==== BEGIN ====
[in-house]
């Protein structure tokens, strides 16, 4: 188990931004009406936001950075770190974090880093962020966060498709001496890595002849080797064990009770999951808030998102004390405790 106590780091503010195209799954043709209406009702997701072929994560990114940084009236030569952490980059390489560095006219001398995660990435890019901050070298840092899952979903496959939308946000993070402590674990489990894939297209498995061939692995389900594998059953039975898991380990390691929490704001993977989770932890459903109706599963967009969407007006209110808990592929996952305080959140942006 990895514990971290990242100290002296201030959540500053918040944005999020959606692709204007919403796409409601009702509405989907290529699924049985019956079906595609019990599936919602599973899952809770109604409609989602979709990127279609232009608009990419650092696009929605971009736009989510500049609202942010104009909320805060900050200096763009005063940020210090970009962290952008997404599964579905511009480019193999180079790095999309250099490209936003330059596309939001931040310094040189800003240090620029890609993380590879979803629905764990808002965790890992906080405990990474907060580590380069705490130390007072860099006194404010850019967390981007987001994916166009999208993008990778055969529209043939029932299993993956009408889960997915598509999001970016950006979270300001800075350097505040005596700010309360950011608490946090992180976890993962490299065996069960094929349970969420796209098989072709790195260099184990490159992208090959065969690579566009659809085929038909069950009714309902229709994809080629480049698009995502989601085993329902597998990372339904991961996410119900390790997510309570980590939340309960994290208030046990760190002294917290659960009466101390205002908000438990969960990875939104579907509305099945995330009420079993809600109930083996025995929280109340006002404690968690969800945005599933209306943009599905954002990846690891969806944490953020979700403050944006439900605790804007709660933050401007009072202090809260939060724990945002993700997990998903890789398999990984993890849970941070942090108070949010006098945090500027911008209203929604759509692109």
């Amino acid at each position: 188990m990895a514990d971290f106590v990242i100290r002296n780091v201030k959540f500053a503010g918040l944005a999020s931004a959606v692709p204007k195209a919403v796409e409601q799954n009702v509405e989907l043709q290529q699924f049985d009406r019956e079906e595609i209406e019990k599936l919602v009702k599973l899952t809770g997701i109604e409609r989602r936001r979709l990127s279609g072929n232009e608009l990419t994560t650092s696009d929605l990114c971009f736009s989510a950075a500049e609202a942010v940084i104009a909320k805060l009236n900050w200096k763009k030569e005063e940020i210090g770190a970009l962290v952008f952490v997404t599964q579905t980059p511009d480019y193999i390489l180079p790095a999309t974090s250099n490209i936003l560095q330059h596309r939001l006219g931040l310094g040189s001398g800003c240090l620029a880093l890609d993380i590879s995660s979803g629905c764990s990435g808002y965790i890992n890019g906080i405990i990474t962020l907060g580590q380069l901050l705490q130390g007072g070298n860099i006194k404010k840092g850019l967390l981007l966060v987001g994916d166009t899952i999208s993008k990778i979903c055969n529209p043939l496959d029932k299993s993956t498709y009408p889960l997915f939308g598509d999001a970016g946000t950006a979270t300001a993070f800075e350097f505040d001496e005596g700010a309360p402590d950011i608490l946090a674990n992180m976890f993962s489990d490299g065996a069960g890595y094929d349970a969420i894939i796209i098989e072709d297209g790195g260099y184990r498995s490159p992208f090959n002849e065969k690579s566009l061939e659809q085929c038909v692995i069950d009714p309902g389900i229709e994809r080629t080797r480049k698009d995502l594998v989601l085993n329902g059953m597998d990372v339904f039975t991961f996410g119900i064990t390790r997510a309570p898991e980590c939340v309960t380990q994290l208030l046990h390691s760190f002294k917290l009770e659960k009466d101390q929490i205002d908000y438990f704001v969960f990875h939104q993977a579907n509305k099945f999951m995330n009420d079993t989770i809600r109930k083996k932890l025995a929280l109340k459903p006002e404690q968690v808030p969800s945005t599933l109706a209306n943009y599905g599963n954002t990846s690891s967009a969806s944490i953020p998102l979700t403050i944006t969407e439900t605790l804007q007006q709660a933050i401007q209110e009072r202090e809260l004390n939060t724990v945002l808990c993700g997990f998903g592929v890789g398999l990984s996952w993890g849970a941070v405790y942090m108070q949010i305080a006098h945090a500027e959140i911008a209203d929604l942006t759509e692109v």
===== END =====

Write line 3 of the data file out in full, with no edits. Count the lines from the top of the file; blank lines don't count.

């Amino acid at each position: 188990m990895a514990d971290f106590v990242i100290r002296n780091v201030k959540f500053a503010g918040l944005a999020s931004a959606v692709p204007k195209a919403v796409e409601q799954n009702v509405e989907l043709q290529q699924f049985d009406r019956e079906e595609i209406e019990k599936l919602v009702k599973l899952t809770g997701i109604e409609r989602r936001r979709l990127s279609g072929n232009e608009l990419t994560t650092s696009d929605l990114c971009f736009s989510a950075a500049e609202a942010v940084i104009a909320k805060l009236n900050w200096k763009k030569e005063e940020i210090g770190a970009l962290v952008f952490v997404t599964q579905t980059p511009d480019y193999i390489l180079p790095a999309t974090s250099n490209i936003l560095q330059h596309r939001l006219g931040l310094g040189s001398g800003c240090l620029a880093l890609d993380i590879s995660s979803g629905c764990s990435g808002y965790i890992n890019g906080i405990i990474t962020l907060g580590q380069l901050l705490q130390g007072g070298n860099i006194k404010k840092g850019l967390l981007l966060v987001g994916d166009t899952i999208s993008k990778i979903c055969n529209p043939l496959d029932k299993s993956t498709y009408p889960l997915f939308g598509d999001a970016g946000t950006a979270t300001a993070f800075e350097f505040d001496e005596g700010a309360p402590d950011i608490l946090a674990n992180m976890f993962s489990d490299g065996a069960g890595y094929d349970a969420i894939i796209i098989e072709d297209g790195g260099y184990r498995s490159p992208f090959n002849e065969k690579s566009l061939e659809q085929c038909v692995i069950d009714p309902g389900i229709e994809r080629t080797r480049k698009d995502l594998v989601l085993n329902g059953m597998d990372v339904f039975t991961f996410g119900i064990t390790r997510a309570p898991e980590c939340v309960t380990q994290l208030l046990h390691s760190f002294k917290l009770e659960k009466d101390q929490i205002d908000y438990f704001v969960f990875h939104q993977a579907n509305k099945f999951m995330n009420d079993t989770i809600r109930k083996k932890l025995a929280l109340k459903p006002e404690q968690v808030p969800s945005t599933l109706a209306n943009y599905g599963n954002t990846s690891s967009a969806s944490i953020p998102l979700t403050i944006t969407e439900t605790l804007q007006q709660a933050i401007q209110e009072r202090e809260l004390n939060t724990v945002l808990c993700g997990f998903g592929v890789g398999l990984s996952w993890g849970a941070v405790y942090m108070q949010i305080a006098h945090a500027e959140i911008a209203d929604l942006t759509e692109v």